Bank of America Merrill Lynchís Workplace Benefits Report, released on June 14, reveals that since the economic recession, nearly half of employers have seen an increase in the frequency that prospective employees inquire about the financial benefit plans offered.
Plan sponsors feel increased responsibility for the financial well being of employees and are adapting their policies to meet the needs of the multigenerational workforces.
The report finds that an overwhelming majority of plan sponsors (94%) believe itís important to retain older employees for a longer period of time in light of the talent and skills they possess. In an effort to retain these workers, half of the employers surveyed offer flexible or customized work schedules; 33% are implementing education around retirement income and health care topics; 32% offer continuing education and development opportunities; 22% give employees the opportunity to work remotely; and 21% are offering extended benefits to older employees.
Ninety eight percent of employers feel that attracting younger employees is important. In an effort to attract them, 53% of the employees surveyed offer young workers the opportunity to continue their education and development and 45% offer flexible or customized work schedules.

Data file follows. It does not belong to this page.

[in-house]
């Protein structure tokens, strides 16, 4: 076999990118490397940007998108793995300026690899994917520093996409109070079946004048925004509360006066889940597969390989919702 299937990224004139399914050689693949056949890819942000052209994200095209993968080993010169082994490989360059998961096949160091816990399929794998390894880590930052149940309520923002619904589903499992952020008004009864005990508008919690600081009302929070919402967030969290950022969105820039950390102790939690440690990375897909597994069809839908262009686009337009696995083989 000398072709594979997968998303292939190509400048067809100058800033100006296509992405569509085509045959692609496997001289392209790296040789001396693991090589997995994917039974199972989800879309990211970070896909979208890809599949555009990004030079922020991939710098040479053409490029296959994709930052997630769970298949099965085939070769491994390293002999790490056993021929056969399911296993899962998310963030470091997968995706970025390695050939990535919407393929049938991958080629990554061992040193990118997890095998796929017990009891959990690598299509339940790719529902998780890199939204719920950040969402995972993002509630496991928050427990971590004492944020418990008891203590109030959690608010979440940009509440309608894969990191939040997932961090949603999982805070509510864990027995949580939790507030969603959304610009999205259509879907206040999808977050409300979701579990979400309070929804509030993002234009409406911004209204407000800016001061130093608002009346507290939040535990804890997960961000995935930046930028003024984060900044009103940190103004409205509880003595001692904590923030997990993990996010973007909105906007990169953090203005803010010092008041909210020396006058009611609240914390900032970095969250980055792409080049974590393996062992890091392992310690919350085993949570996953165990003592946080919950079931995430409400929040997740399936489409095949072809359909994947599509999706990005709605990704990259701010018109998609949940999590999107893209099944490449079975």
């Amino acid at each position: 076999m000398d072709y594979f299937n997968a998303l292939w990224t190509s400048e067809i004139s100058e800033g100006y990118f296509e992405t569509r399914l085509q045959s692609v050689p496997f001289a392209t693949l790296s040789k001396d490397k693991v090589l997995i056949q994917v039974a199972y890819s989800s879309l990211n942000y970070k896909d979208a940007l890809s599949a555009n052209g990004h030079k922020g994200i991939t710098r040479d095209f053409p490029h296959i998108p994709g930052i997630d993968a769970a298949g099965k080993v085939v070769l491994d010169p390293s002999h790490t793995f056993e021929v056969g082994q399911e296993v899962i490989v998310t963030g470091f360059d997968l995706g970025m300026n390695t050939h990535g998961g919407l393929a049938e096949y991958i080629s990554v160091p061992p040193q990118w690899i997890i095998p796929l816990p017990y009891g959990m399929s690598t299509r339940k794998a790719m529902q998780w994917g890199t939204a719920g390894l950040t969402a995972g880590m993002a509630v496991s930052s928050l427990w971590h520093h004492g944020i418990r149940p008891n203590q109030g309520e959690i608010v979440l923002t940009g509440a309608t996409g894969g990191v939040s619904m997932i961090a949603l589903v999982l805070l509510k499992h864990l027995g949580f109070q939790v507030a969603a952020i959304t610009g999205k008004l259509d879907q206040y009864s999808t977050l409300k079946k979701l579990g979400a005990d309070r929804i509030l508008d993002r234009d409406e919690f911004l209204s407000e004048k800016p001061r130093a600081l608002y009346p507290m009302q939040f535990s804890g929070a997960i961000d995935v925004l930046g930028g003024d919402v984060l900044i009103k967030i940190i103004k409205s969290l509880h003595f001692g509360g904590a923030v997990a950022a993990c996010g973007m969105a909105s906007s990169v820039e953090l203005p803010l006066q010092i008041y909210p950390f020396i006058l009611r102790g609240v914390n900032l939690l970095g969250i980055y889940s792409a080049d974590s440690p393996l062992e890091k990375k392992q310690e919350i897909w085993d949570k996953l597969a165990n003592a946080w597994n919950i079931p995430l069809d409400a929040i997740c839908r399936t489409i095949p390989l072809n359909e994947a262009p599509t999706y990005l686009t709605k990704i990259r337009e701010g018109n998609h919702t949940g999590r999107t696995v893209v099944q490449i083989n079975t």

Almost three-quarters of employers said that health benefits are the top benefit in attracting and retaining talent, while retirement benefits come in second.
Sixty one percent of employers now offer access to advice and services that can help employees prepare for retirement. Almost half of employers offer research or literature to educate employees about investment decisions; 39% offer access to a one-on-one relationship with a financial adviser; 38% offer online tools to help manage banking and investment needs.
With more employers moving away from traditional pension plans and with the uncertainty of Social Security, the report reveals, 84% of older employees will work longer to extend their contributions to a 401(k) plan.
Although plan sponsors offer a good amount of access to advice and services, lack of personalization may limit employee engagement, the report shows. When asked why plan participants fail to use the resources they provide employers said that 54% donít view them as relevant and perceive them to be too complicated, while 46% claims they are too busy.
When asked how frequently they communicate the broader value of benefit plans offered almost 70% replied only once or twice a year.
The survey includes responses from 650 CEOs, CFOs, HR executives/managers and benefit administrators.
This article originally appeared in Employee Benefit News, a SourceMedia publication.